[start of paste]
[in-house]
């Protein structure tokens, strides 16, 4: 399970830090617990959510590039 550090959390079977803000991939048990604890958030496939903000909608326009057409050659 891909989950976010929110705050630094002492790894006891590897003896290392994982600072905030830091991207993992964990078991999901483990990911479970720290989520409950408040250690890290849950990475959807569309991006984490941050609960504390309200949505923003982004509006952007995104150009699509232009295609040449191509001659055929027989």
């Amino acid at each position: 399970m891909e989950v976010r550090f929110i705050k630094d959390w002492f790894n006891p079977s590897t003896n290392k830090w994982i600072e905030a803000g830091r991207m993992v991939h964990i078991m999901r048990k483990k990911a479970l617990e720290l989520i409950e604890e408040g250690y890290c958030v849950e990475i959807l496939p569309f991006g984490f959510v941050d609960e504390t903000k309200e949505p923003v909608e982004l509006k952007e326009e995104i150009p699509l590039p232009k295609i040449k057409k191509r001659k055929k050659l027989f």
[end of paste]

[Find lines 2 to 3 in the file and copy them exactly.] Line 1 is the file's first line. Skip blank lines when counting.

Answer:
């Protein structure tokens, strides 16, 4: 399970830090617990959510590039 550090959390079977803000991939048990604890958030496939903000909608326009057409050659 891909989950976010929110705050630094002492790894006891590897003896290392994982600072905030830091991207993992964990078991999901483990990911479970720290989520409950408040250690890290849950990475959807569309991006984490941050609960504390309200949505923003982004509006952007995104150009699509232009295609040449191509001659055929027989």
């Amino acid at each position: 399970m891909e989950v976010r550090f929110i705050k630094d959390w002492f790894n006891p079977s590897t003896n290392k830090w994982i600072e905030a803000g830091r991207m993992v991939h964990i078991m999901r048990k483990k990911a479970l617990e720290l989520i409950e604890e408040g250690y890290c958030v849950e990475i959807l496939p569309f991006g984490f959510v941050d609960e504390t903000k309200e949505p923003v909608e982004l509006k952007e326009e995104i150009p699509l590039p232009k295609i040449k057409k191509r001659k055929k050659l027989f």